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US Women's Field Hockey Team Aims for London Podium

Parke Brewer
The United States has won only one medal in women’s Olympic field hockey, and that was a bronze when the nation hosted the 1984 Summer Games in Los Angeles.  But this year’s team has high expectations that it will reach the podium at the London Olympics.  
After receiving an automatic berth as host of women’s Olympic field hockey at the 1996 Atlanta Summer Games, the United States failed to qualify for the event at the 2000 and 2004 Olympics.  So it hired a new coach in 2005, Lee Bodimeade,  who won a silver medal playing men’s field hockey for Australia at the 1992 Barcelona Olympics.

He says his philosophy of the game, and the fact that the culture of Australian and American sports are similar, helped him get the job.

“It’s an aggressive mentality to go and get the ball," said Bodimeade. "And my real belief is empowering the athletes and having them be the driver to success which is ultimately what determines it.  And I wanted to give them the freedom to be able to play and make decisions on the run and, as I said, empower them to have the knowledge and ability to do so.”

Bodimeade guided the American women to a berth in the 2008 Beijing Olympics.  They were rated 11th in the 12-team field and finished 8th.  Seven of the Beijing players are on Bodimeade’s team for the London Games.
“What’s transpired since then is we have an addition of young, fast, skillful athletes that are elevating the performance, and so that’s what we’ve got," he said. "We’ve got the base level of senior players that have a very, very good fundamental base of skill, and now we have the real sharp elevated skill level from the newer players in the group.”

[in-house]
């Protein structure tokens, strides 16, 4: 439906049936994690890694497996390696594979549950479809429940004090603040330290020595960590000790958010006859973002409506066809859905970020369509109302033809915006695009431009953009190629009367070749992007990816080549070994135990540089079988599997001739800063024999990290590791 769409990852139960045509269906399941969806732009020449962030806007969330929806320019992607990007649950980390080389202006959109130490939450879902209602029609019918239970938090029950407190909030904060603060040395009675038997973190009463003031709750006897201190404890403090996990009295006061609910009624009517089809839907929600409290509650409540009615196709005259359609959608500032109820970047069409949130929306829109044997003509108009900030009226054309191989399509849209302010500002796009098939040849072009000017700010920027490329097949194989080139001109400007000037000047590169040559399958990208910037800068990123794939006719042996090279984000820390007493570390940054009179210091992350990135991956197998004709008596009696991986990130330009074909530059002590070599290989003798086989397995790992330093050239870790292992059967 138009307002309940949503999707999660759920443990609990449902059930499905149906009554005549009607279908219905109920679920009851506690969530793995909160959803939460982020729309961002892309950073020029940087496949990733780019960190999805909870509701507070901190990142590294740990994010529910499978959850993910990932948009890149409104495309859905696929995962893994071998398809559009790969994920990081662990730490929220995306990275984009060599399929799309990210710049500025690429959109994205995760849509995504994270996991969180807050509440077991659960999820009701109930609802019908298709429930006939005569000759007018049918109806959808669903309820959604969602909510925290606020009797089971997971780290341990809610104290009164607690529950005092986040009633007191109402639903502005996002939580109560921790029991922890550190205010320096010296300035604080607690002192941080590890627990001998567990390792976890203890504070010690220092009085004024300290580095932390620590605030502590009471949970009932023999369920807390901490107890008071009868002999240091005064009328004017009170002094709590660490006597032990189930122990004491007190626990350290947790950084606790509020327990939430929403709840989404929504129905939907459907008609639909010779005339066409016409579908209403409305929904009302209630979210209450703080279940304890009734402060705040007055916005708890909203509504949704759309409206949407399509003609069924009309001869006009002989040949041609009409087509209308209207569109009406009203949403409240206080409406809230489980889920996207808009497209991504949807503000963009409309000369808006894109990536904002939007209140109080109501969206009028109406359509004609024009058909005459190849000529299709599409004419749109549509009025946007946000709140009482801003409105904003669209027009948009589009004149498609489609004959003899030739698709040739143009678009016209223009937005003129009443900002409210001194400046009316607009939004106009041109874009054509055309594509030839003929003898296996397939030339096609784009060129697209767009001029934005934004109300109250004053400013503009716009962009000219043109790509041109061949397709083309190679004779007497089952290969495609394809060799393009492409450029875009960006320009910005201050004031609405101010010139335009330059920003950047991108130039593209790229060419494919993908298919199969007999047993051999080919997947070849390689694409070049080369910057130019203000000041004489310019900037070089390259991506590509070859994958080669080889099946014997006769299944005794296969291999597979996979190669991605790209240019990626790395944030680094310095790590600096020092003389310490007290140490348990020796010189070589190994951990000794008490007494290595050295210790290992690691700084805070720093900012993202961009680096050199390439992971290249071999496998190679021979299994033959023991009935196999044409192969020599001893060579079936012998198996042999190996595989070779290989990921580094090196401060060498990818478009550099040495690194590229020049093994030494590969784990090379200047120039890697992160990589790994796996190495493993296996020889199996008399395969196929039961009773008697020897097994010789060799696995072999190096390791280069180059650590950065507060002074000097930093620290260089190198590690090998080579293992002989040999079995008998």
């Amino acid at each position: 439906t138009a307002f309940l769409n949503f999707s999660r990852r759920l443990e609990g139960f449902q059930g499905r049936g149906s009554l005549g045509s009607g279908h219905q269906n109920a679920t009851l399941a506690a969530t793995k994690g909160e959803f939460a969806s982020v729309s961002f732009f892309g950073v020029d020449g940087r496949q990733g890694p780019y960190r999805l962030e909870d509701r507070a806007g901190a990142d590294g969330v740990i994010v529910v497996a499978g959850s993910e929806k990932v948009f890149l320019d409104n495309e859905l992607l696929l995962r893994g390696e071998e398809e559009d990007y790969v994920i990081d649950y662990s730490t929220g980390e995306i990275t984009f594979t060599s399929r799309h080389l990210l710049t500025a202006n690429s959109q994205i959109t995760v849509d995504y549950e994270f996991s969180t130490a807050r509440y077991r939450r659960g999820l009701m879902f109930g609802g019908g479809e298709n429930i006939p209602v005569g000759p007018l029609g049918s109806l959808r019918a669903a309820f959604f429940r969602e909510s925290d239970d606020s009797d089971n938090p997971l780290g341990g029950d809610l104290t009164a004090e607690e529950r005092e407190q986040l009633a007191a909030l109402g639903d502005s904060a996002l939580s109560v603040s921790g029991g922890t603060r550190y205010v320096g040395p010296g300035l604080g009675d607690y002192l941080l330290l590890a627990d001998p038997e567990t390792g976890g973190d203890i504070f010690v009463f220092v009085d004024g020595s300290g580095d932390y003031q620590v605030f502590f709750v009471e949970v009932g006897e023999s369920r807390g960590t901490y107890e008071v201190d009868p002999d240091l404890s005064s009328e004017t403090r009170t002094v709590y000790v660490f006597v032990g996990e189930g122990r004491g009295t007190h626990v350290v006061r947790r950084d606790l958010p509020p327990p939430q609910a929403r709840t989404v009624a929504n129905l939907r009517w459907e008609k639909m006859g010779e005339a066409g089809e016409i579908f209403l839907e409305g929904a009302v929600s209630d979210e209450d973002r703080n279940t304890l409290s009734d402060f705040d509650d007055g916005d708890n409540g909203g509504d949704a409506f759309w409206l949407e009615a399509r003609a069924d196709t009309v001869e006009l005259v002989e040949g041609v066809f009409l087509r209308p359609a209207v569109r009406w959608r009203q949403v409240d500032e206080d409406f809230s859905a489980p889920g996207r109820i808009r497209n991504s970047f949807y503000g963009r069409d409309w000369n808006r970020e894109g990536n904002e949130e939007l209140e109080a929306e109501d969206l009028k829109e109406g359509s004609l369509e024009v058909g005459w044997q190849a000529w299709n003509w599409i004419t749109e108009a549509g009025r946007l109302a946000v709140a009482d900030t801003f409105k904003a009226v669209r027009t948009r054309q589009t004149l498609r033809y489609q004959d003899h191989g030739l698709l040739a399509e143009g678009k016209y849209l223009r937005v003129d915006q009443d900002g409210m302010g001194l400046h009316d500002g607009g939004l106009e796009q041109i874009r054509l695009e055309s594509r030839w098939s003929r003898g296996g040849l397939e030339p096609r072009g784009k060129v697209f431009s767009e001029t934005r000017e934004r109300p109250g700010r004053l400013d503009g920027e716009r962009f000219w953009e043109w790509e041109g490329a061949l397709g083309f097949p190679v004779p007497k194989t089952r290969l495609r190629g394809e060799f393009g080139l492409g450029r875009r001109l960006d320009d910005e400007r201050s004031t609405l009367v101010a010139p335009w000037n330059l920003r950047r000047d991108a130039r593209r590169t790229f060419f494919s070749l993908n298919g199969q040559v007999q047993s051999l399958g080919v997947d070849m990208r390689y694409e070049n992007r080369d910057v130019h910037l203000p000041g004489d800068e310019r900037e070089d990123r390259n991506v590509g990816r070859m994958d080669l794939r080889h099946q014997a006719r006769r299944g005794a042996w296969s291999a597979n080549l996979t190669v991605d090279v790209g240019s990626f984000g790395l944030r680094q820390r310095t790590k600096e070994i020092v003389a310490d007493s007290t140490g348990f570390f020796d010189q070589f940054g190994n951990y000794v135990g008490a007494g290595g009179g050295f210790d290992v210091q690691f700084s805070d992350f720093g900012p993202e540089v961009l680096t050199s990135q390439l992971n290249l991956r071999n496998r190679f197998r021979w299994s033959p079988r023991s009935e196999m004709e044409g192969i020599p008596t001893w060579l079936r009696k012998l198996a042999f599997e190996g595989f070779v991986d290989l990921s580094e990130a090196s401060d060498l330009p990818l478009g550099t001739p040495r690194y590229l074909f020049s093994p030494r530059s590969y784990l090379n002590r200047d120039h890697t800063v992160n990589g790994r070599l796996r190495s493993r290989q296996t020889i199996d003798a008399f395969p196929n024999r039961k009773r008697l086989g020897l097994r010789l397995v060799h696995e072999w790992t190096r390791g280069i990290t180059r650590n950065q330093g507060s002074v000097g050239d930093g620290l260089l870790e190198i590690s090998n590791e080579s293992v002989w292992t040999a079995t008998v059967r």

The U.S. women upset then-world number-one Argentina at last year’s Pan American Games in Mexico to earn an automatic Olympic berth  And in a recent series of pre-Olympic warm-up matches against the world champions in Virginia, the Americans and Argentines each won once and played to two draws.
Bodimeade says it is important for his players to test themselves against the best.

“Everything is about being able to execute the basic skills under extreme pressure and at speed," he said. "And the more you’re exposed to that, the more you’re able to adapt and be able produce at that level.  And we’ve really worked hard on our basic skill level and being able to do that under pressure, and that has driven our elevation of performance.”

The captain of the U.S. women’s field hockey team is 27-year-old central defender Lauren Crandall.

Bodimeade calls her an exceptional, disciplined hockey player who drives the team.

“She has to be all things.  She has to be smart," he said. "She has to be able to read the play exceptionally well, her ability to distribute [the ball] and to set our attacking plays.  She’s the key to it, and that’s what she does very well.”

Crandall grew up playing soccer, but switched to field hockey in high school.  She says she never had thoughts of competing in an Olympics.  She just loved the competition and worked hard at the sport without knowing where it might lead her.

Now, with recent successes, she and her teammates believe they can win an Olympic medal in London.

“You know we’re ranked 10th in the world right now, but we feel like if we follow the process like we have been and taking the steps that we need to, we’ll put ourselves in position to be standing on the podium at the end of the London Games," said Crandall.

To do it, the United States will need to get through round-robin matches in a difficult Pool B that includes Argentina, Australia, Germany, New Zealand and South Africa.

Coach Bodimeade says his team is ready for the challenge.

“Nobody goes to the Olympics for experience in my book," he said. "You are going there to win.  And that’s the belief that I have.  We’re going in there to put in these performances that will give us the result that we want.”

And that is to capture the first Olympic medal for U.S. women’s field hockey since 1984.

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